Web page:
In terms of that content, as Arenanet have said many times already but which bears reiterating, they’re trying to get away from what we would call quests. To some extent, this going to prove a semantic argument, and one that frankly irritates me a little but I understand that the devs want to strike a difference from other games. Quite clearly the game is full of quests – the difference is in how you acquire them. Instead of some bloke hanging around standing on the spot with a large punctuation mark hanging over his head, you’ll simply be informed that you’ve become involved in a an event when you happen to wander through one in your travels. Obviously you don’t have to take part, but it’s the main way to gain precious, precious stuff.
If it sounds a bit like Warhammer Online’s ill-fated public quests, in a way it is. I think, though, only in foundational concept, not in actual practice. Rather than neat little bubbles of action, they’re something you’ll stumble into regularly and which, crucially, will scale to how many players join – even to the point that some enemies will have new abilities unlocked once a certain number of people are in the fight. So you can tackle most of ‘em solo or in tiny groups, but you won’t resent more players turning up and stealing your kills because the whole damn scrap will become bigger and better-rewarded when they do.
It also doesn’t want to waste your time with meaningless, humiliating nonsense, like killing rats. At level 2, the player I’m watching stumbles into an almighty punch-up with a giant statue possessed by an evil ghost. It really does look great, and high-stakes – partly due to the fact it’s a genuinely threatening enemy, partly because of the painterly rather than overtly electronic UI I talked about earlier, and partly because there’s a lot of emphasis on real-time evasion and reaction rather than hotkeys.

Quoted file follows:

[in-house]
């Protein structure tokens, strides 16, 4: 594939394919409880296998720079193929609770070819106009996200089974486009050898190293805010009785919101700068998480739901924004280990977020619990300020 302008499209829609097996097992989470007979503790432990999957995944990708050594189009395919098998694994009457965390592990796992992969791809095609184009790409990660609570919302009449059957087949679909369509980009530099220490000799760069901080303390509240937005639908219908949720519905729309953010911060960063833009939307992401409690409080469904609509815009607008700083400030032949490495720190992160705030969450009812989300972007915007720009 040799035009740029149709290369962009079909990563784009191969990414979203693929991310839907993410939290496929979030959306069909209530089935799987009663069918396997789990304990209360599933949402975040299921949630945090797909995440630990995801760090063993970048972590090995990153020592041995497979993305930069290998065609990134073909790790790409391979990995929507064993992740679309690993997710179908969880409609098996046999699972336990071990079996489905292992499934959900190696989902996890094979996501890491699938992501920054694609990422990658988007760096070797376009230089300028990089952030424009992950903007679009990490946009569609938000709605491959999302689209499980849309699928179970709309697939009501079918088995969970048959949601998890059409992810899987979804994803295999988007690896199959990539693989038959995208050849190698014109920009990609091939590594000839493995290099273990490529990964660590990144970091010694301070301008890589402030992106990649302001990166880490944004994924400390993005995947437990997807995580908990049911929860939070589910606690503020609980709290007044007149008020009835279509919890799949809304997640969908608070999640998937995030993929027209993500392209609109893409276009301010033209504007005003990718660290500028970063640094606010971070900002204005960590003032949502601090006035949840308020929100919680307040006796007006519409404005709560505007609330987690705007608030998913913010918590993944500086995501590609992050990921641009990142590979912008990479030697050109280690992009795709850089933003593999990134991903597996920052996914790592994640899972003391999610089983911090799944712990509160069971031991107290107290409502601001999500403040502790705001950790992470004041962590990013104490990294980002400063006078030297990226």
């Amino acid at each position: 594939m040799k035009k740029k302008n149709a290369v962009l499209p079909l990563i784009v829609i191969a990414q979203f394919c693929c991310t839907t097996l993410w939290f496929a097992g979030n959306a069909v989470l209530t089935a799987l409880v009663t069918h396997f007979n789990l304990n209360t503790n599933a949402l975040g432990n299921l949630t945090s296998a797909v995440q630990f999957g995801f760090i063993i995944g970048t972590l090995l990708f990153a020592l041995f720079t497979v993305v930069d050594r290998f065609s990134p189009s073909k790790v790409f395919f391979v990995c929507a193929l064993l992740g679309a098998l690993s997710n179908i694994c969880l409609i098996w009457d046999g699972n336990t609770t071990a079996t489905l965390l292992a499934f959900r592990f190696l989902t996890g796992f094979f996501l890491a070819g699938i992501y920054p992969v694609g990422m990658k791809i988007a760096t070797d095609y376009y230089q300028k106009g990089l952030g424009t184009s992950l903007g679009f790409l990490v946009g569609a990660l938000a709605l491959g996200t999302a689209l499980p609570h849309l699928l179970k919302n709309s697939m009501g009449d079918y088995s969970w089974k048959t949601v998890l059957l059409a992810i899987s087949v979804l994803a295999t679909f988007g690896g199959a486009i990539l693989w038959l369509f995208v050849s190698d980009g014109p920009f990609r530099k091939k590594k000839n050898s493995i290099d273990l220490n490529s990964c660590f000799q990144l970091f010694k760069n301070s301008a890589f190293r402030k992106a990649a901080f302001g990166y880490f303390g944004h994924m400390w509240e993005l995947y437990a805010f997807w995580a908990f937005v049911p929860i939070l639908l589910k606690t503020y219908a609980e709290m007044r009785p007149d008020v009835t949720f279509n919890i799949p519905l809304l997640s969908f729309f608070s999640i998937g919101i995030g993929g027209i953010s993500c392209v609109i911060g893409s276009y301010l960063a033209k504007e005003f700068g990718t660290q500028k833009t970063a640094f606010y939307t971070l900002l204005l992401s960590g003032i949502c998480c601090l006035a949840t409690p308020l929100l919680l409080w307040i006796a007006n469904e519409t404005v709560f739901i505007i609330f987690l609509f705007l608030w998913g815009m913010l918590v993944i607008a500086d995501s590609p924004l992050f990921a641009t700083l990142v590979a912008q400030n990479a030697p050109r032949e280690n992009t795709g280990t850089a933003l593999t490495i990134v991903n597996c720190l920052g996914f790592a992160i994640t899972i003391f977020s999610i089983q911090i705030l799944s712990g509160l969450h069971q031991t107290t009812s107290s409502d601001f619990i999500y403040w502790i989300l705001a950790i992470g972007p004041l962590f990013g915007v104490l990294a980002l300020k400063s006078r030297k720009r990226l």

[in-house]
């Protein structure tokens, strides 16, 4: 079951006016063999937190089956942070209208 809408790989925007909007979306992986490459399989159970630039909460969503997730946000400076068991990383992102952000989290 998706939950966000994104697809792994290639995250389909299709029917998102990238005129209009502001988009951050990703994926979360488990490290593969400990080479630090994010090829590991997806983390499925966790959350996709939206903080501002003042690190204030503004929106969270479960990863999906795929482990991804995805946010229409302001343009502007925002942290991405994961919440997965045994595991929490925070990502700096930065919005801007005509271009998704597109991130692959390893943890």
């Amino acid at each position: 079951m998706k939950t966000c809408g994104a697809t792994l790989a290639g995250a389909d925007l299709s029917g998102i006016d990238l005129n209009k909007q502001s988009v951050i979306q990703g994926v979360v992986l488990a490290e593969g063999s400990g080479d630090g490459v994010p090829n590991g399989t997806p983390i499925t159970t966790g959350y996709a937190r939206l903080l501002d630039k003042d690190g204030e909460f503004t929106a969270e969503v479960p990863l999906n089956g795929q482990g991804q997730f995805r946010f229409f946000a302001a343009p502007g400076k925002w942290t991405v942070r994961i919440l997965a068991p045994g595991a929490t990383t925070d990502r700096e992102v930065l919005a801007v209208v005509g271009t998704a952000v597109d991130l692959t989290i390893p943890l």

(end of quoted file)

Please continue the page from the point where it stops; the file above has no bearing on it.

So that’s level 2 – now we jump onto level 59 and one of the incongruously anime, tiny, bunny-like Asura. Essentially fhe gnomes of GW2, they’re a magical race prone to being used for comic effect. I wish they weren’t in the game, every other visual styling of which I really, really dig. But that’s just me. Fortunately, this little Asura is about to be dropped into a series of epic events.
First up, swimming. Infinite swimming, at least if you want it to be. Each and every GW2 character has their own rebreather, so they won’t drown. They even have special underwater weapons and skills – this Asura gets a trident and a harpoon to play with. You can still dodge underwater, and instead of MMOs’ usual X and Y-axis bound action, here you’re fighting along the Z axis too – up and down and around and deeper and down. There’ll even be underwater Qu… uh, Events. Face it, water’s had a rough deal in MMOs for a long time – it’s either fatal, empty or flat-out annoying. In GW2, it’s a ticket to bonus adventures. Also, there are flamingos.
Then, our floppy-eared subject is off to an Elite event, which involves anything from 10 to 100 players. The scene is a coastline siege by an undead army, who happen to have an also undead dragon among their ranks. The thing bursts out of the sea spectacularly, its ribs showing through its rotting flesh and its maw shedding some sort of pestilence all over the place. It takes up residence on top of a nearby mountain range, occasionally swooping in to spread hell.
Fortunately, you have a bank of laser cannons at your disposal: not so clever now eh, Mr rotting dragon? Unfortunately, the undead are well aware of this. So the defenders need to concentrate on keeping these safe from harm, having the Engineers in their ranks concentrate on repairing them, and on resurrecting the Engineers who get nobbled in the process. On top of that, the dragon keeps summoning giant bone walls from the ground, which block the turrets’ line of sight. It’s spectacular, giant-sized stuff and looks straight out of a full-scale RPG, not just one looping vignette of many in a boggo MMO.
It’s been a long time since I’ve been excited about an MMO – I keep a journalistic interest in what’s going on, but personally speaking nothing’s had me salivating for several years. Guild Wars 2 genuinely looks like it’s from a next-generation of this genre, though. I didn’t actually think that next generation would ever arrive. Obviously, there’s an awful lot still to prove, most of all coherency and longevity, but GW2 is absolutely the online world to watch right now.